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mr-aodv - Improving Reactive Routing on Wireless Multi-rate...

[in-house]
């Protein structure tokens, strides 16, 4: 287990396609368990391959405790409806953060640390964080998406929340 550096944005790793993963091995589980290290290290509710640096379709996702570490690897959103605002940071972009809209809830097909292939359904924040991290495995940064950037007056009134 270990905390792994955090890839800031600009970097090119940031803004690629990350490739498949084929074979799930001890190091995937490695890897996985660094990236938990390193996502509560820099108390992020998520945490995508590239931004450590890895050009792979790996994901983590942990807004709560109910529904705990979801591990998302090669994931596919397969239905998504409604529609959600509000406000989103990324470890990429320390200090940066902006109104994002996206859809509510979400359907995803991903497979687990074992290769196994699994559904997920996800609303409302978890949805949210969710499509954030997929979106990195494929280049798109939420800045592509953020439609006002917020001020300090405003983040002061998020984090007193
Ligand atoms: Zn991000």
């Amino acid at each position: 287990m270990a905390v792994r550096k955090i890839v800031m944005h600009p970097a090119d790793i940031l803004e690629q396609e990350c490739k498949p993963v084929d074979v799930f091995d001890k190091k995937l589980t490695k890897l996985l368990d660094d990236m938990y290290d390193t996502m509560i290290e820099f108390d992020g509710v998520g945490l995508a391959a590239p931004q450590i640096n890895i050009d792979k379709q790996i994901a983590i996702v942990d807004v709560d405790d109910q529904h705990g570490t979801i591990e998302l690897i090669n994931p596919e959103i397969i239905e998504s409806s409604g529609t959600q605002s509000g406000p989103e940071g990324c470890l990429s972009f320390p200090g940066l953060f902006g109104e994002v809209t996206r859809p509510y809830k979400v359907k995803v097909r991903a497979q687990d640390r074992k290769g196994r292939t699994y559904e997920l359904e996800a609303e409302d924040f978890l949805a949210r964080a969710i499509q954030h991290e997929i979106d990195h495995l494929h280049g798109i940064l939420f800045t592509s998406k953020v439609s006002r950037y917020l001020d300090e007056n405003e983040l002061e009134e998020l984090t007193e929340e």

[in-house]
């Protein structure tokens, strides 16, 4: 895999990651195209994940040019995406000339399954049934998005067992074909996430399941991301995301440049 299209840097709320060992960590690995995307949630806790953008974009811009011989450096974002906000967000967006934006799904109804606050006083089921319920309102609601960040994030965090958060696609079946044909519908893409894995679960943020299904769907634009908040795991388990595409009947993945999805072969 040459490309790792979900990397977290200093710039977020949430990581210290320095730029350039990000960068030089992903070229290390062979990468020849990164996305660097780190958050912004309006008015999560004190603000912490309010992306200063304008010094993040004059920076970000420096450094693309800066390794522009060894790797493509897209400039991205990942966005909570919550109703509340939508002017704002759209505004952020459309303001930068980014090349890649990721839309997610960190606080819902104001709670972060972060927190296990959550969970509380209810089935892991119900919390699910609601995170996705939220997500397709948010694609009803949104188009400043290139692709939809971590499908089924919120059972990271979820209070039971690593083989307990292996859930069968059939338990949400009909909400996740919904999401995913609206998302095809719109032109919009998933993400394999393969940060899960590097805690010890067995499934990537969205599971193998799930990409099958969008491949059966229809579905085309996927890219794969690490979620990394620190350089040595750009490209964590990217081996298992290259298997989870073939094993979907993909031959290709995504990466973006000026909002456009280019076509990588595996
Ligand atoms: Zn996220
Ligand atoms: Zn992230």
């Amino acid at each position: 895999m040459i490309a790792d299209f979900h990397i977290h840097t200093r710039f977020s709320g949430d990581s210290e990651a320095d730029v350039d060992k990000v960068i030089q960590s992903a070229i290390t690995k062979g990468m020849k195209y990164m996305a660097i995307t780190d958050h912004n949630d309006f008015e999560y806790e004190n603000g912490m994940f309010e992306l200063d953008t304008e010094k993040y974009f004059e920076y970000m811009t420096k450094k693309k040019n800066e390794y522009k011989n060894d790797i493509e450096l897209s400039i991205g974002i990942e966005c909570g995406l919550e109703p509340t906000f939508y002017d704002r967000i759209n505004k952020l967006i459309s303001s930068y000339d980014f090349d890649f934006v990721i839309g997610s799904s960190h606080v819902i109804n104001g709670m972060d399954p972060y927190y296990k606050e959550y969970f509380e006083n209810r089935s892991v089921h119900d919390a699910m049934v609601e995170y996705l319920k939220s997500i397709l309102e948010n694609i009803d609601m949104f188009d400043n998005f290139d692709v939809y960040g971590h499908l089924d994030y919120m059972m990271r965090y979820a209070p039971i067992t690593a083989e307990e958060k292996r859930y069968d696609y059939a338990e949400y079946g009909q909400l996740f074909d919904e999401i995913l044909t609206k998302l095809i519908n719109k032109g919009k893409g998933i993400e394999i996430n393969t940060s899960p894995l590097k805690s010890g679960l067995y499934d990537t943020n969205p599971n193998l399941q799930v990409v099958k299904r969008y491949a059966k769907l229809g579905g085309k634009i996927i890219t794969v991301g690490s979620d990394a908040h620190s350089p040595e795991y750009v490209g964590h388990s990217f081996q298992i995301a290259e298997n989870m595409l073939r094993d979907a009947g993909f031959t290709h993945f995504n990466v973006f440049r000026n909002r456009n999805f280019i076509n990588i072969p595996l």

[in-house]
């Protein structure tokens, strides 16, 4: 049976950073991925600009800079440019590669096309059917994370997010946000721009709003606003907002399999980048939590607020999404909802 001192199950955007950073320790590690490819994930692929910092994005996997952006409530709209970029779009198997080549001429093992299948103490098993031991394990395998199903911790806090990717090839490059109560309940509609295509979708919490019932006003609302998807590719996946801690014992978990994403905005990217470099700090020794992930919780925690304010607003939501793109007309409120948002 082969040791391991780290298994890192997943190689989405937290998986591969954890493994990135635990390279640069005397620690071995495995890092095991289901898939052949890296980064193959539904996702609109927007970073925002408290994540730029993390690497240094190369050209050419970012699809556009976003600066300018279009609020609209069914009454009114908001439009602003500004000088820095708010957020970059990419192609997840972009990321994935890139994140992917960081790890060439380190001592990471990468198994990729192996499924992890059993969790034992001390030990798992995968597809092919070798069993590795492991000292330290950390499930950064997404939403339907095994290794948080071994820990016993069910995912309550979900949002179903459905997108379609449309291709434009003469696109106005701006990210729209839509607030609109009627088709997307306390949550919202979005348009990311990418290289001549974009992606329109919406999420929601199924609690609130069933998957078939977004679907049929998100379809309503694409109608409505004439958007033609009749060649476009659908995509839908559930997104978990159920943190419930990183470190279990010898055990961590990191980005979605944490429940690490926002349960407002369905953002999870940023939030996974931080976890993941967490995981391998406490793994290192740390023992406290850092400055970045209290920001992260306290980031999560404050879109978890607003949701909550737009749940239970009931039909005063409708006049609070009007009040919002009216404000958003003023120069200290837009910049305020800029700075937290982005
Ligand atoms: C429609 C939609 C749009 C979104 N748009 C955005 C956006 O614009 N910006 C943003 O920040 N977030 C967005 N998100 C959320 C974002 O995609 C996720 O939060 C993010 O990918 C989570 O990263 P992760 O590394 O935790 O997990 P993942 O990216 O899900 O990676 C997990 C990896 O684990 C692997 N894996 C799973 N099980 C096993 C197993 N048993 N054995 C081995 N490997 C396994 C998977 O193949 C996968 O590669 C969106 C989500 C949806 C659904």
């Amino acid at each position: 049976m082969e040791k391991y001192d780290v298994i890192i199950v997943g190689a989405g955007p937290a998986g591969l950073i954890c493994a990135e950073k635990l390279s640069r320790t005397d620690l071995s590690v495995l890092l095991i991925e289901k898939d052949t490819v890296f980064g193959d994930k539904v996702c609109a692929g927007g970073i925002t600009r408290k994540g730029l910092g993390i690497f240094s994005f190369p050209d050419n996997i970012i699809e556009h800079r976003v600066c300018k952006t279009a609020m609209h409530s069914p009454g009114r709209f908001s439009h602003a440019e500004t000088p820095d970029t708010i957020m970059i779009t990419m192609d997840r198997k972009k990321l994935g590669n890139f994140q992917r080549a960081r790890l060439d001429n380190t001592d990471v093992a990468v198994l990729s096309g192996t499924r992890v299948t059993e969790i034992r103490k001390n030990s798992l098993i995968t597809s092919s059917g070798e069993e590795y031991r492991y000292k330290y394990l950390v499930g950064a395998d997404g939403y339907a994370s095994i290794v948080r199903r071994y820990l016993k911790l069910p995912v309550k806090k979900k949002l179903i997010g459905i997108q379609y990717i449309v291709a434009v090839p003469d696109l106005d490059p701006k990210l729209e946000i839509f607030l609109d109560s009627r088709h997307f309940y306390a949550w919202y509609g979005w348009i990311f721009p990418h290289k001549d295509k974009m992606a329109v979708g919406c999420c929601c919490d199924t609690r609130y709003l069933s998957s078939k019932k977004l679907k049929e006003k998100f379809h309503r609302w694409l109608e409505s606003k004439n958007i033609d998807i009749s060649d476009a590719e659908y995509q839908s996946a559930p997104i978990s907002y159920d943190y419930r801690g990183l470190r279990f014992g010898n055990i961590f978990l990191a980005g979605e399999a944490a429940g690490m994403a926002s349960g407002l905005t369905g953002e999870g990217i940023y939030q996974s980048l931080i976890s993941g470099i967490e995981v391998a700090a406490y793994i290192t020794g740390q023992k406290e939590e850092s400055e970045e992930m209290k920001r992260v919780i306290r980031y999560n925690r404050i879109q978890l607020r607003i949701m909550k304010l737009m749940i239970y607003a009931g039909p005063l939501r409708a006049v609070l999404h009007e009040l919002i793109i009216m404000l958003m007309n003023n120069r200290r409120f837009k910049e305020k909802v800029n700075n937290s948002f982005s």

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Improving Reactive Routing on Wireless Multi-rate Ad-hoc Networks Rafael Paoliello Guimar˜aes and Llorenc ¸ Cerd`a Polytechnic University of Catalonia Computer Architecture Department Jordi Girona 1-3, E-08034 Barcelona, Spain e-mail: { rafael.guimaraes, llorenc } @ac.upc.edu Abstract — Traditional ad-hoc routing protocols typically choose minimum hop paths for transmissions. In a multi-rate environment, where nodes may elect between several transmission rates in order to accommodate different channel conditions, these protocols usually choose paths that contain long range links, with low effective throughput and low reliability. In this paper, we propose a mechanism for reactive routing protocols that leads to the election of high throughput routes while not increasing significantly the signaling overhead. By allowing a node to have a complete knowledge of its one-hop neighborhood topology, we are able to increase significantly the performance of the network through the improvement of the route election process on multi- rate environments. I. I NTRODUCTION Wireless communications have been spread all over the world over the last years. Most of the commercially available wireless devices are based on the IEEE 802.11 standards family. Most of them, such as 802.11b [2], 802.11a [1] and 802.11g [3], allow the use of different transmission rates. The election of which transmission rate should be used depends on the wireless medium conditions. The worse the channel quality, the stronger the code that should be used and, consequently, the lower the achieved transmission rate. Since channel quality is directly related to distance between nodes, we may say that usually, the closer two nodes are from each other, the higher the transmission rate used between them. In 802.11a (and also in 802.11g), for example, the set of possible data transmission rates are 6, 9, 12, 18, 24, 36, 48, 54 Mbps while 802.11b supports 1, 2, 5.5 and 11 Mbps. In order to exploit this capability, some Medium Access Control (MAC) mechanisms are required, the Auto Rate Fallback (ARF) [8] protocol was the first to deal with this issue. The sender increases (or decreases) the transmission rate to be used in future transmissions based on the successes (or failures) in the previous ones. In other mechanisms, like the Receiver Based Auto Rate (RBAR) [6] protocol, the receiver measures the quality of the channel when it receives a Request To Send (RTS) message and selects the appropriate rate to be used under these conditions. It then informs the sender the rate to be used for data transmission through the Clear To Send (CTS) message. This work was supported by CAPES - Brazil, the Ministry of Education of Spain under grant CICYT TEC2004-06437-C05-05 and by the European NoE EuroNGI. However, in order to fully use the multi-rate capabilities on a wireless ad-hoc network, the routing protocol should also be aware of this information. There is no point on being able to transmit at so many different rates on the MAC layer, if at the end, the routing protocol always chooses routes based only on hop count. Traditional routing protocols, like the Ad-hoc On-
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